Authentic language vs. decodable texts for reading aloud with kindergarten children: A study of understanding and recall

Susan K Poe, Tennessee State University

Abstract

The foundation of reading comprehension begins with reading aloud to children. Beyond teaching basic literacy that hopefully expands as students grow and develop, teachers also seek to instill a love of reading in young minds and hearts and to foster a love of stories. Reading aloud is perhaps one of the most effective tools in both processes, especially if begun early and continued throughout childhood. ^ The purpose of this study was to determine the impact on children's comprehension of reading aloud from two different types of texts, decodable texts and authentic language texts of the same difficulty levels. Comprehension levels were measured and compared by analyzing students' oral retelling responses to each of these textual forms. This research study also explored the extent of read-aloud practices through the use of a teachers' survey. In addition, the study employed an informal student interview in order to determine which types of texts the children preferred. The central research questions explored levels of comprehension and recall among kindergarten students for two different types of read-aloud texts, authentic language and decodable. ^ The results from data analysis indicated that the majority of teachers participating in the survey regularly read aloud to their students, and tended to choose authentic language texts more often than decodable texts for read-alouds. Results from the study also indicated that higher levels of comprehension and recall of text were achieved through the use of authentic language read-aloud texts as compared to decodable texts. ^ Implications from the study include the need to encourage educators to read aloud to students regularly, to use authentic texts as read-alouds on a regular, daily basis in order to promote reading comprehension and development of literacy skills, and to engage learners in oral retellings and additional follow-up activities in response to read-aloud texts in order to further enhance literacy development. ^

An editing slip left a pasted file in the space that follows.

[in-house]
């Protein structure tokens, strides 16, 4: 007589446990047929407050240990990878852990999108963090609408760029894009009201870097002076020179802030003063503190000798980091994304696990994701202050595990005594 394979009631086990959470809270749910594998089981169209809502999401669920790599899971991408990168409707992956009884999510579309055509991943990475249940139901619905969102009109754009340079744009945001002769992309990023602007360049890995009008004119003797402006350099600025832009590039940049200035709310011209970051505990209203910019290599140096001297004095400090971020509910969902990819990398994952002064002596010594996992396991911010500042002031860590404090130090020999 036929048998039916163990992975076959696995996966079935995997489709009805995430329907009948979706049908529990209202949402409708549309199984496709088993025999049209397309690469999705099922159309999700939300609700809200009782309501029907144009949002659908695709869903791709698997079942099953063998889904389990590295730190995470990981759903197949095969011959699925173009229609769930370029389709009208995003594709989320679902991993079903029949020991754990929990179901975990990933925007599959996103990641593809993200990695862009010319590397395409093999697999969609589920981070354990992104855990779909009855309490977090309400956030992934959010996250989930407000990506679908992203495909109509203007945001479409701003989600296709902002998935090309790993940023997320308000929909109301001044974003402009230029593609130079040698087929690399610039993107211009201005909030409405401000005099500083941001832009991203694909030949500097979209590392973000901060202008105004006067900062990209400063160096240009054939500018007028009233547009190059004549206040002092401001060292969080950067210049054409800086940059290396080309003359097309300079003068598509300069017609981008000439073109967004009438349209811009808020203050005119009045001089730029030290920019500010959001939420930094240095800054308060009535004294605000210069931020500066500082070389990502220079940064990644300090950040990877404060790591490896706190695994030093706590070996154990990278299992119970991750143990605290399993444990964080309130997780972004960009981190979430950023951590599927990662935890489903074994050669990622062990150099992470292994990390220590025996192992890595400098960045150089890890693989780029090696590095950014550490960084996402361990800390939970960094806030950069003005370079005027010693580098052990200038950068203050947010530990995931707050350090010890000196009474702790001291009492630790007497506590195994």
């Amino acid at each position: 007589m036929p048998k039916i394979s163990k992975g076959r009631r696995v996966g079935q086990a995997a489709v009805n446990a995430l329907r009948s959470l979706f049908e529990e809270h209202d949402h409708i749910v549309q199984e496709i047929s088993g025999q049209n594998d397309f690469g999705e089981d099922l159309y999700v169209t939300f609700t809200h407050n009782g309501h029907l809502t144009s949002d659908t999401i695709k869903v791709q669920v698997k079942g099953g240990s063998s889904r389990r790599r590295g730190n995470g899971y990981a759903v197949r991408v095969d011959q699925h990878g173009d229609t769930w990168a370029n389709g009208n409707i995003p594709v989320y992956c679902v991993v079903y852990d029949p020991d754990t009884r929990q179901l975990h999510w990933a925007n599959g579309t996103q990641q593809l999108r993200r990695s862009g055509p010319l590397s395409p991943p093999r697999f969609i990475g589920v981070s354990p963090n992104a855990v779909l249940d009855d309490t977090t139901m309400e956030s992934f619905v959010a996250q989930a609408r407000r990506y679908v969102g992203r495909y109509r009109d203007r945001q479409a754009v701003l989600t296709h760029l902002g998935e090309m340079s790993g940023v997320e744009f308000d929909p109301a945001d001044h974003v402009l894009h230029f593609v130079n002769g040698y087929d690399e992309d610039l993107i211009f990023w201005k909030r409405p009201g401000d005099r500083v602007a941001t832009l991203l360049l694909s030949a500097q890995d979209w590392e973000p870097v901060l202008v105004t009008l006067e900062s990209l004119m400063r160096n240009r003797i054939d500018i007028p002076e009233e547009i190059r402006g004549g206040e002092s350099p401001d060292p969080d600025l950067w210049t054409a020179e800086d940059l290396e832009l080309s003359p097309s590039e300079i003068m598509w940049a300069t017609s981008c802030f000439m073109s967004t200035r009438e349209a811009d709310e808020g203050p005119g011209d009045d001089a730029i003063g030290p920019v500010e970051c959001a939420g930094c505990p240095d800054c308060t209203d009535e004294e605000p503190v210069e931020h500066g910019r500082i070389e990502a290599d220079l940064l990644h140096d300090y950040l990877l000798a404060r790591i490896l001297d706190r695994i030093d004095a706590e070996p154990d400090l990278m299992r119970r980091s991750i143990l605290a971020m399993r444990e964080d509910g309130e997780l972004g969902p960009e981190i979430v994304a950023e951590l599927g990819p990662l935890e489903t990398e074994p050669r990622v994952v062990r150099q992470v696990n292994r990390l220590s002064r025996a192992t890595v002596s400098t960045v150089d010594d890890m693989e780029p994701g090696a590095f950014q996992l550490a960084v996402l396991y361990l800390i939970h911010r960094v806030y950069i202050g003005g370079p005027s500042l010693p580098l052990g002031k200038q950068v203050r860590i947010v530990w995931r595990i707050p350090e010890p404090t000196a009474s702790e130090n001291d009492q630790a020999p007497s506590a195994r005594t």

Subject Area

Education, Curriculum and Instruction

Recommended Citation

Susan K Poe, "Authentic language vs. decodable texts for reading aloud with kindergarten children: A study of understanding and recall" (2008). ETD Collection for Tennessee State University. Paper AAI3320205.
http://digitalscholarship.tnstate.edu/dissertations/AAI3320205

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